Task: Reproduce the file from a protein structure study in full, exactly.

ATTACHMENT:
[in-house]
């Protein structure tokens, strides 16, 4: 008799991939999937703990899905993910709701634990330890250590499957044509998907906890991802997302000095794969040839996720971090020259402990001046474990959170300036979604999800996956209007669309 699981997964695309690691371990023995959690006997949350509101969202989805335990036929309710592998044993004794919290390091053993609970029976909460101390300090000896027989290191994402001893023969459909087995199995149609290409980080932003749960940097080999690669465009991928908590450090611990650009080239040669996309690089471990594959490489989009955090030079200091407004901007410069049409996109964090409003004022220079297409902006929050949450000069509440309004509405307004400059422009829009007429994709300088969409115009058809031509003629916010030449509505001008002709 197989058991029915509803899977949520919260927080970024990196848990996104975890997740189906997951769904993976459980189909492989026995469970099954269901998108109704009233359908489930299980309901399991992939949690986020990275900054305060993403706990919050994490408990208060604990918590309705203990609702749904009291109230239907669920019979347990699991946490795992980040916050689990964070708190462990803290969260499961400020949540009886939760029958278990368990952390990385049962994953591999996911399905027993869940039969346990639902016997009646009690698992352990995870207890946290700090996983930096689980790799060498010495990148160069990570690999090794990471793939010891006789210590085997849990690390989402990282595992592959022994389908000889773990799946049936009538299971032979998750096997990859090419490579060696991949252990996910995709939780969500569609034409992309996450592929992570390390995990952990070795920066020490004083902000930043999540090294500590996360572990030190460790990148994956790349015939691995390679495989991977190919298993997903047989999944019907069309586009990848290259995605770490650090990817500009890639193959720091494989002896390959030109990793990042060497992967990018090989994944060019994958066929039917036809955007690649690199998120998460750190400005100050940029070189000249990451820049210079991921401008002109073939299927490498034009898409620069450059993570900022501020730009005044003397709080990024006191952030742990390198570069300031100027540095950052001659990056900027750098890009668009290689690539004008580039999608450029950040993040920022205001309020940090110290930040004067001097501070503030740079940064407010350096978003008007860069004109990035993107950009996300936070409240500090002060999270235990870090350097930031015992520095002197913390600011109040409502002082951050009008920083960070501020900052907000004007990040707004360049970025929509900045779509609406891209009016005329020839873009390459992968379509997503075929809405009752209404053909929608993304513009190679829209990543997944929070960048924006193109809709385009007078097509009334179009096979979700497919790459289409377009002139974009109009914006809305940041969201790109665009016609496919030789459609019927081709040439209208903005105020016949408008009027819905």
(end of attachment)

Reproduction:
[in-house]
């Protein structure tokens, strides 16, 4: 008799991939999937703990899905993910709701634990330890250590499957044509998907906890991802997302000095794969040839996720971090020259402990001046474990959170300036979604999800996956209007669309 699981997964695309690691371990023995959690006997949350509101969202989805335990036929309710592998044993004794919290390091053993609970029976909460101390300090000896027989290191994402001893023969459909087995199995149609290409980080932003749960940097080999690669465009991928908590450090611990650009080239040669996309690089471990594959490489989009955090030079200091407004901007410069049409996109964090409003004022220079297409902006929050949450000069509440309004509405307004400059422009829009007429994709300088969409115009058809031509003629916010030449509505001008002709 197989058991029915509803899977949520919260927080970024990196848990996104975890997740189906997951769904993976459980189909492989026995469970099954269901998108109704009233359908489930299980309901399991992939949690986020990275900054305060993403706990919050994490408990208060604990918590309705203990609702749904009291109230239907669920019979347990699991946490795992980040916050689990964070708190462990803290969260499961400020949540009886939760029958278990368990952390990385049962994953591999996911399905027993869940039969346990639902016997009646009690698992352990995870207890946290700090996983930096689980790799060498010495990148160069990570690999090794990471793939010891006789210590085997849990690390989402990282595992592959022994389908000889773990799946049936009538299971032979998750096997990859090419490579060696991949252990996910995709939780969500569609034409992309996450592929992570390390995990952990070795920066020490004083902000930043999540090294500590996360572990030190460790990148994956790349015939691995390679495989991977190919298993997903047989999944019907069309586009990848290259995605770490650090990817500009890639193959720091494989002896390959030109990793990042060497992967990018090989994944060019994958066929039917036809955007690649690199998120998460750190400005100050940029070189000249990451820049210079991921401008002109073939299927490498034009898409620069450059993570900022501020730009005044003397709080990024006191952030742990390198570069300031100027540095950052001659990056900027750098890009668009290689690539004008580039999608450029950040993040920022205001309020940090110290930040004067001097501070503030740079940064407010350096978003008007860069004109990035993107950009996300936070409240500090002060999270235990870090350097930031015992520095002197913390600011109040409502002082951050009008920083960070501020900052907000004007990040707004360049970025929509900045779509609406891209009016005329020839873009390459992968379509997503075929809405009752209404053909929608993304513009190679829209990543997944929070960048924006193109809709385009007078097509009334179009096979979700497919790459289409377009002139974009109009914006809305940041969201790109665009016609496919030789459609019927081709040439209208903005105020016949408008009027819905």